This is a great little program which converts the pdb Ebook format into text. This does not work on the secured Palm Reader or similar formats, but does work on the unsecured unproprietary format. The Web site where I originally found it, Mini-Reader.com, has disappeared, but I am linking it to an alternate location for download. You can find out more about it on the Accessible Ebooks Page.
MoPix provides information about movies with descriptive tracks and captioning, where you can find these movies, and a newsletter which will keep you updated about new movies and theatres. highly recommended.
- Monster Diversity & Inclusion for expert career advice
This Web site follows through on its claim of expert advice. The tips and recommendations will not only provide lots of resources on how to find a job, but how to perfect your resume and prepare for those tricky interview questions. There is also a
- style guide
A guide to assists reporters in using language that is respectful and accurate when describing disability and disability issues. It also has a mentorship program for "journalism students and new journalists with disabilities." Anapplication form can be found
- Nan Hawthorne
Writer/Journalist, Web Content Developer and one of the editors for eSight.org.
- National Center on Disability and Journalism
- A href="http://www.pcsgames.net"> PCS Games for the Blind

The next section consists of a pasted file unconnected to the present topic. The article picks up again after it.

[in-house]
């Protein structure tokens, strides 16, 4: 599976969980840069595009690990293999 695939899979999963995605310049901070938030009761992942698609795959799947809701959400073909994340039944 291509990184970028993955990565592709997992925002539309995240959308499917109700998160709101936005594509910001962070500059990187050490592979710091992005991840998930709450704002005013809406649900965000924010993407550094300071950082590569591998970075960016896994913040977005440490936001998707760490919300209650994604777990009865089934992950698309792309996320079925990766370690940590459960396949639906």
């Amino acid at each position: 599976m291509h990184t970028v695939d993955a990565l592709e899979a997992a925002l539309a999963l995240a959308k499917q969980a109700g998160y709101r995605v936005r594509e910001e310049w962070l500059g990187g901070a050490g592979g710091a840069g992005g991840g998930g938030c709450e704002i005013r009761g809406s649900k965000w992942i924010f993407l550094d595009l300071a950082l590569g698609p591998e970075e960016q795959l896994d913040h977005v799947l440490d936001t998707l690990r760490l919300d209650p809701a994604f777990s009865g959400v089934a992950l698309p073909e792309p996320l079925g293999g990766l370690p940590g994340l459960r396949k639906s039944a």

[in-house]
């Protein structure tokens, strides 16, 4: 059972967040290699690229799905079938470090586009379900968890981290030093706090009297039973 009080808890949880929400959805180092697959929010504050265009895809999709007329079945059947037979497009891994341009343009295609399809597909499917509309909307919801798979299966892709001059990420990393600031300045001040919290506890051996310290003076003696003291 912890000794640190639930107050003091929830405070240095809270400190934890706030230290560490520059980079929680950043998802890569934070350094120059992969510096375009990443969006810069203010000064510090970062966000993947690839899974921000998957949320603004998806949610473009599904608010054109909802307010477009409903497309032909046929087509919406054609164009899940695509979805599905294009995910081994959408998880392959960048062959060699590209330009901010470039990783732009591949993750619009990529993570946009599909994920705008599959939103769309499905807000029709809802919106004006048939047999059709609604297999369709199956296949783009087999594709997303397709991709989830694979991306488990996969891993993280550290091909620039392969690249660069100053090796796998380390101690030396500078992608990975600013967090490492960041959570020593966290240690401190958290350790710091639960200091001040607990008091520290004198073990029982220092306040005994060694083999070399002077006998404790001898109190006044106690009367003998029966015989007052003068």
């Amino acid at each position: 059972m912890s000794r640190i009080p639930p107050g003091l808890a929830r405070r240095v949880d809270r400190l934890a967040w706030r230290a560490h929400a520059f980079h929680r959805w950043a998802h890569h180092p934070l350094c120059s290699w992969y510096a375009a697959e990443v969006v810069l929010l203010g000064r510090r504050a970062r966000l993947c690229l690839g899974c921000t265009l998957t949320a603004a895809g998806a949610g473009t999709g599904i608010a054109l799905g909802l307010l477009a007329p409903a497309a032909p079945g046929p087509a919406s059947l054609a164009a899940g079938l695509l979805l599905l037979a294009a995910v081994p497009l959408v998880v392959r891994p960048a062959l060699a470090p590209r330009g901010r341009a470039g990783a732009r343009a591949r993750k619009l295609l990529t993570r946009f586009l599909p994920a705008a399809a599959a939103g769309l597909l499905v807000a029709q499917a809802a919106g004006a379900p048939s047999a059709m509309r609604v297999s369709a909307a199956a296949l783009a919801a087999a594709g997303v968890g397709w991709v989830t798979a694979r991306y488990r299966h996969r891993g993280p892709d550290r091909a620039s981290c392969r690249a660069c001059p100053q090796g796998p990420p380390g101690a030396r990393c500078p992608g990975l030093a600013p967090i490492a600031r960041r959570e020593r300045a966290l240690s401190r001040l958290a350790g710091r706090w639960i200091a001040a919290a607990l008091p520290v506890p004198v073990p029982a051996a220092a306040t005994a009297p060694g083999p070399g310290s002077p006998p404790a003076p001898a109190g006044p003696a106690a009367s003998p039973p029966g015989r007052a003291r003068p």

- Palm Reader for the PC
You can find out more about the Palm Reader for the PC, which is accessible with screen readers, at the Peanut Press web site. You can also find out more at the Fictionwise web site, where you can download many secured Palm Reader ebooks, and yes, the secured format is accessible also.
- aA href="http://www.premier-programming.com/"> Premier Programmi
This company produces a accessible scanning program which is both accurate and inexpensive. Premier also offers programs such as a Talking Calculator, a text-to-MP3 converter, and a new PDF utility which converts PDF into Word or text documents.
- Safari Computer and Technology-Related Ebooks
For a small monthly fee you can subscribe to Safari and read the computer books you want online. You can also use the "save as" option on the file menu to save the chapters to your hard drive. If you're a geek, you should check this out.
- Speak To Me Catalog: Talking Products
"Give the gift that says something." Gadgets, gizmos, toys, beyond the usual.
- Talking Information Center